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Re: Response to Gould?
Eric Lurio wrote:
<Because "dinosaur" has a specific vernacular meaning. Dinosaurs are
giant extinct monsters from an impossibly long time ago. Okay, some
dinosaur fossils are quite small, but they are still from the lost
world of the Mesozoic. Dinosaurs are from a specific time period that
is not our own, they are the "terrible lizards" of the imagination that
haunt the dreams of children and those who remember being children.>
I'd like to see where it is written that dinosaurs have a specific
meaning that they are "giant," "extinct," or "monsters." Don Glut has
done a study and continues to do so that has shown that Hollywood has
had an incomparable effect in displaying to children in the early
decades of the last century [I can't wait till the year turns so that
it _will_ be the new millenium] that they were giant, lumbering, grey
"monsters", like brontosaurs that ate people.... Similarly, paintings
by Knight have also given our youth an inerasable series of ideas that
the scientist, who are so right and so smart and not to be questioned
(because who in their right mind would question Hawking or Einstein?),
got it right, and that it isn't a series of ideas and tests. Okay, off
the point, and perhaps I'm misstating it a little. Just had this
conversation with my little brother who with all of his intelligence
has proven the point of questioning what he sees to understand more.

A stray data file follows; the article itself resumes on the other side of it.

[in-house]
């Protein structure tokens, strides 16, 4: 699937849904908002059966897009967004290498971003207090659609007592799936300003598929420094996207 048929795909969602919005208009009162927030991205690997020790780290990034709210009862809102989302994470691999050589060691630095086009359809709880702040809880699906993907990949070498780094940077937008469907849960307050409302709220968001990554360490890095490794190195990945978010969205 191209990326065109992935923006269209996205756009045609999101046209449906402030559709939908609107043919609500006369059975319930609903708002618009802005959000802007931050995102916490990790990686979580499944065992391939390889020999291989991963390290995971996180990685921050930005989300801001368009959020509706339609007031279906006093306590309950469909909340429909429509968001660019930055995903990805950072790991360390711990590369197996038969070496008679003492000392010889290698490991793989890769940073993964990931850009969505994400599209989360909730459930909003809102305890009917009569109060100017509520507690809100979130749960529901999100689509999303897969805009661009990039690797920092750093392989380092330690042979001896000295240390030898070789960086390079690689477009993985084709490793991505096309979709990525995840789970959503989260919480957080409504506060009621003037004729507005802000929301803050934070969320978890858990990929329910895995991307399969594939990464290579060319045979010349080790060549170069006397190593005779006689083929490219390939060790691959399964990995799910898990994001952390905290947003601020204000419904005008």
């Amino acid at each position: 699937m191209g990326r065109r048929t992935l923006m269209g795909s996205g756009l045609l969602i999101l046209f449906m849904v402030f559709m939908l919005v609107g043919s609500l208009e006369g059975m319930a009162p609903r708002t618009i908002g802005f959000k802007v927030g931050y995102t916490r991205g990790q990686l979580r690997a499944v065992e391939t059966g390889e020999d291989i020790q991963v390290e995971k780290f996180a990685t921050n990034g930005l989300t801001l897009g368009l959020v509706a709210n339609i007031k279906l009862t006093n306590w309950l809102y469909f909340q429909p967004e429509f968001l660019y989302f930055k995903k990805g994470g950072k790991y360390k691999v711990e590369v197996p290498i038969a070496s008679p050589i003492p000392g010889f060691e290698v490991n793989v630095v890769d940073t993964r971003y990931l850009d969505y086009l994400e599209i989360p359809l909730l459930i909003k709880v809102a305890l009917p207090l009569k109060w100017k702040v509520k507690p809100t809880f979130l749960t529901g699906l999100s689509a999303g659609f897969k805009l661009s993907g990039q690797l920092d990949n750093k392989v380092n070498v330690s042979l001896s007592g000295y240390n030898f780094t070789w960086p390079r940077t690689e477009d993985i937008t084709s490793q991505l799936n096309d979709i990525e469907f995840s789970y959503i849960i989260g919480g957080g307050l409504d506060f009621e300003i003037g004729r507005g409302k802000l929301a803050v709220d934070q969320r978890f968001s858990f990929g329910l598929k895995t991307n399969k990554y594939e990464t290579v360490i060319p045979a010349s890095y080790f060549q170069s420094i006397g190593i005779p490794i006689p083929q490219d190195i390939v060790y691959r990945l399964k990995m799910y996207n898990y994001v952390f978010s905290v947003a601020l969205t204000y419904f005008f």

And raised the point about source material and personal observation to
come to a conclusion.
<People are primates but are not australopithecine's, for
australopithecines are from a specific time only and are all gone.>
Ask Tim White, or Philip Tobias, or Clark: 1) ausrtalopithecines are
a whole different kettle of hominid from us hominines. Or at least
that's the prevalent theory. Of course, there's always a contender who
says that 2) australopithecines were polyphyletic and we stem from
_within_ one specific species or another, and so "australopithecines"
would be an antiquated idea that should be used only as a paraphyletic
term for ancient hominids that are ancestral to _Homo_ itself. Guess
which one is receiving more attention....
Jaime "James" A. Headden
Dinosaurs are horrible, terrible creatures! Even the
fluffy ones, the snuggle-up-at-night-with ones. You think
they're fun and sweet, but watch out for that stray tail
spike! Down, gaston, down, boy! No, not on top of Momma!
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